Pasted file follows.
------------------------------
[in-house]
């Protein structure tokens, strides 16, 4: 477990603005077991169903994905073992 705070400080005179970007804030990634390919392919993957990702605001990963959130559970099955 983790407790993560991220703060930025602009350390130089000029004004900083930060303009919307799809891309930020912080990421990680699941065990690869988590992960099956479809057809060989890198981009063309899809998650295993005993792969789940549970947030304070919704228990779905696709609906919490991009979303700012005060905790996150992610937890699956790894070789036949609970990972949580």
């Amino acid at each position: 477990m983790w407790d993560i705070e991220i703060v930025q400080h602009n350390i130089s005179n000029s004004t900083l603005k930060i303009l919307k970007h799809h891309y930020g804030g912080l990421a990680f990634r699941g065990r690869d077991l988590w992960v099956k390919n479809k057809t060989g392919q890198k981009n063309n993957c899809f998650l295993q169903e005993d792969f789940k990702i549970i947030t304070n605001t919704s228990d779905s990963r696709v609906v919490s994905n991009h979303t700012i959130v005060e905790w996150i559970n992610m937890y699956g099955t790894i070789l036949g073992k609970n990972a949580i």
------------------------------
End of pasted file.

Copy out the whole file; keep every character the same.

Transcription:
[in-house]
């Protein structure tokens, strides 16, 4: 477990603005077991169903994905073992 705070400080005179970007804030990634390919392919993957990702605001990963959130559970099955 983790407790993560991220703060930025602009350390130089000029004004900083930060303009919307799809891309930020912080990421990680699941065990690869988590992960099956479809057809060989890198981009063309899809998650295993005993792969789940549970947030304070919704228990779905696709609906919490991009979303700012005060905790996150992610937890699956790894070789036949609970990972949580």
């Amino acid at each position: 477990m983790w407790d993560i705070e991220i703060v930025q400080h602009n350390i130089s005179n000029s004004t900083l603005k930060i303009l919307k970007h799809h891309y930020g804030g912080l990421a990680f990634r699941g065990r690869d077991l988590w992960v099956k390919n479809k057809t060989g392919q890198k981009n063309n993957c899809f998650l295993q169903e005993d792969f789940k990702i549970i947030t304070n605001t919704s228990d779905s990963r696709v609906v919490s994905n991009h979303t700012i959130v005060e905790w996150i559970n992610m937890y699956g099955t790894i070789l036949g073992k609970n990972a949580i």